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In the News

Tim Diehl, Executive Director, and Lisa Fletcher-Udel, Director of Collaborations and Prevention Activities, and the Acting Director of Education and Training for Berkshire AHEC, were guests on a local program called, "Common Sense," presented on local access cable stations throughout Berkshire County.

 
To see the program click the play button above.

Read more Berkshire AHEC News by clicking the links below.

Youth Suicide Prevention Project 07/07/2009

Pittsfield–Berkshire County tops many lists for Massachusetts’ most beautiful scenery and favorite cultural and vacation destinations, but its rank as the region with one of the highest youth suicide rates in the Commonwealth is a concern of many.  According to the Massachusetts Department of Public Health’s most recent figures, Berkshire County has 1-1.25 times higher rate for self-inflicted injury for youth ages 10-24 as compared to the rest of the State, as well as a similar figure for the average annual acute care hospital visit rate for nonfatal self-inflicted injury for youth ages 1--24. From 2002 to 2006, total suicides among all ages totaled 56 compared to 9 homicides and 91 deaths from motor vehicle deaths in Berkshire County. Suicide deaths for all ages outnumbered homicides 6 to 1 in Berkshire County

Recognizing this as a community-wide problem, the Berkshire Community Health Network (CHNA 1) and Berkshire AHEC have created the Berkshire Youth Suicide Prevention Project.  With funding from the Substance Abuse and Mental Health Services Administration through the Massachusetts Department of Public Health, the aim of the project is to improve the community’s ability to identify at-risk youth and intervene quickly. 

The focus population of the Project includes:  youth in the community who are engaged in or at risk of engagement with the foster care or juvenile justice program; sexual minority youth, including those who are gay, lesbian, bisexual, or transgender; youth who experience dating violence, bullying, community violence, or other forms of victimization; and other priority populations to be identified.

“Our communities are all too familiar with this problem and many people struggle with a sense of helplessness,” says Berkshire AHEC Director Timothy Diehl.  “This Project has been designed to provide the entire community with strategies that will improve our response to children and families at risk for suicide.”

The initial phase of the Project will be the creation of a suicide prevention coalition that encompasses all of Berkshire County.  This will include consumers; school personnel; community based service providers; youth social and recreational organizations; police and fire chiefs; emergency responders; representative of NAMI, the National Alliance for the Mentally Ill; and anyone that interacts with youth.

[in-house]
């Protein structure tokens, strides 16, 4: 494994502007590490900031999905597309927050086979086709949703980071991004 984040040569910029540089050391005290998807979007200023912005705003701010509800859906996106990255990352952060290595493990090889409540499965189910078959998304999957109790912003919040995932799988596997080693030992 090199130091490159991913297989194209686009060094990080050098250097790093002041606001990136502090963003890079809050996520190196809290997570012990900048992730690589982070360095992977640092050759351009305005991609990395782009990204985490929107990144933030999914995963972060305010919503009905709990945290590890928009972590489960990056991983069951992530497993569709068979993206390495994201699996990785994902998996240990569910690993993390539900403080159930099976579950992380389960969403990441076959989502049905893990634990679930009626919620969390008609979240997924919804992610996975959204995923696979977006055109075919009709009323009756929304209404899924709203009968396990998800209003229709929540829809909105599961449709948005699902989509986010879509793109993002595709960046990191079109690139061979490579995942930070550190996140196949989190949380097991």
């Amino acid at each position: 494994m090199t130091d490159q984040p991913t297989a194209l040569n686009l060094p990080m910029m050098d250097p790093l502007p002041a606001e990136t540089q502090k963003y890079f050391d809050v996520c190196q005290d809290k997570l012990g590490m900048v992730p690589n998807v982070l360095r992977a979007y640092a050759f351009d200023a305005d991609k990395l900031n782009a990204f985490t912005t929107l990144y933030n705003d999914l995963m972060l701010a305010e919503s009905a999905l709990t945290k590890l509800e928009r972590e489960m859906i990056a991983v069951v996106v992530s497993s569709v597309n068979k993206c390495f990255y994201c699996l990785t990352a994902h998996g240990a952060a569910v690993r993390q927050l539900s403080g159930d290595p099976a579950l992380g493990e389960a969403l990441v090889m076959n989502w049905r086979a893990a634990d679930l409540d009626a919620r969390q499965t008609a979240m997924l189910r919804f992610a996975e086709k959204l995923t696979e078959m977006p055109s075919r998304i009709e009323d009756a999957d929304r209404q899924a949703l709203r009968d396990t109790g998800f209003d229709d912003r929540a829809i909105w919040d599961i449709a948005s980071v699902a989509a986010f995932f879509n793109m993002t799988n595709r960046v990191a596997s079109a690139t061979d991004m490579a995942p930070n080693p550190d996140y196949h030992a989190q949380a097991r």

In addition to creating the coalition, the Project will complete a thorough assessment of the region’s problem of youth suicide; and design and implement a regional prevention and postvention plan to combat it.   

Congressman John Olver expressed his support for the Project’s funding. “Awarding this grant brings to light the real tragedies that Berkshire County has faced with an increased number of youth suicides over the past few years and will hopefully bring a better understanding and support system to the county to prevent further losses.”

Ninety percent of all suicides are preventable.  The goal of the Project is to teach people to recognize the signs of suicide and what to do when they encounter a youth that may be in danger.  Postvention refers to a plan to deal with completed suicides (help for family and other survivors) as well as a plan to adequately support youth who have gone to treatment after a suicide attempt and then return to the community.  

The grant was awarded to CHNA 1, a coalition of health and human service providers and consumers across Berkshire County, who work together to enhance access to care and improve health indicators in the region.  Berkshire AHEC, a CHNA 1 member, has been designated as the lead agency to implement the grant, under the direction of Lisa Fletcher-Udel, Director of Collaborations and Prevention Activities.  Eight CHNAs in the Commonwealth were eligible to apply and only three received funding.




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